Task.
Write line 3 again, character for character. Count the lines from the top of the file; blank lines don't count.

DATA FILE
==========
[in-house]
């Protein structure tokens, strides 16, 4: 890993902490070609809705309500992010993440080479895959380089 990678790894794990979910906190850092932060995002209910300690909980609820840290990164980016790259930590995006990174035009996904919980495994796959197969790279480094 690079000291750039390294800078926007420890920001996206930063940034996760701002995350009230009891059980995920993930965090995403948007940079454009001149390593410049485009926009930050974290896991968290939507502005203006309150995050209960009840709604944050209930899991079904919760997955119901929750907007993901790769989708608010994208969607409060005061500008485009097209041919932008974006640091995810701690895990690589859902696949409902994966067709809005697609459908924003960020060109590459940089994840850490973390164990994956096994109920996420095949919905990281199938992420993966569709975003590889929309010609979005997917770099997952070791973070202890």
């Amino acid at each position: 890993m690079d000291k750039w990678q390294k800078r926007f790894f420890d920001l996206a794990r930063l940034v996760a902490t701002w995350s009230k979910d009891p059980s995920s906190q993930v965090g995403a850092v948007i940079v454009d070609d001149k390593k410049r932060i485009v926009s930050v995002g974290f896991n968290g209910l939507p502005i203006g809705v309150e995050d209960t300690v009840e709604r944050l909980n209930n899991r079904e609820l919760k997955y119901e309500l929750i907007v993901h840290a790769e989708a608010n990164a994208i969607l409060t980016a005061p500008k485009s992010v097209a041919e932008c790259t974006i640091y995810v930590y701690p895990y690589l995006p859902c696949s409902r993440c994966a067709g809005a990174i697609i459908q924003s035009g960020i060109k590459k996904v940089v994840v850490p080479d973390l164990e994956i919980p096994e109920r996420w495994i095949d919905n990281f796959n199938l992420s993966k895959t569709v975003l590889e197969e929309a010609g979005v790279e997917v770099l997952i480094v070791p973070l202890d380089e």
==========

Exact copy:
């Amino acid at each position: 890993m690079d000291k750039w990678q390294k800078r926007f790894f420890d920001l996206a794990r930063l940034v996760a902490t701002w995350s009230k979910d009891p059980s995920s906190q993930v965090g995403a850092v948007i940079v454009d070609d001149k390593k410049r932060i485009v926009s930050v995002g974290f896991n968290g209910l939507p502005i203006g809705v309150e995050d209960t300690v009840e709604r944050l909980n209930n899991r079904e609820l919760k997955y119901e309500l929750i907007v993901h840290a790769e989708a608010n990164a994208i969607l409060t980016a005061p500008k485009s992010v097209a041919e932008c790259t974006i640091y995810v930590y701690p895990y690589l995006p859902c696949s409902r993440c994966a067709g809005a990174i697609i459908q924003s035009g960020i060109k590459k996904v940089v994840v850490p080479d973390l164990e994956i919980p096994e109920r996420w495994i095949d919905n990281f796959n199938l992420s993966k895959t569709v975003l590889e197969e929309a010609g979005v790279e997917v770099l997952i480094v070791p973070l202890d380089e």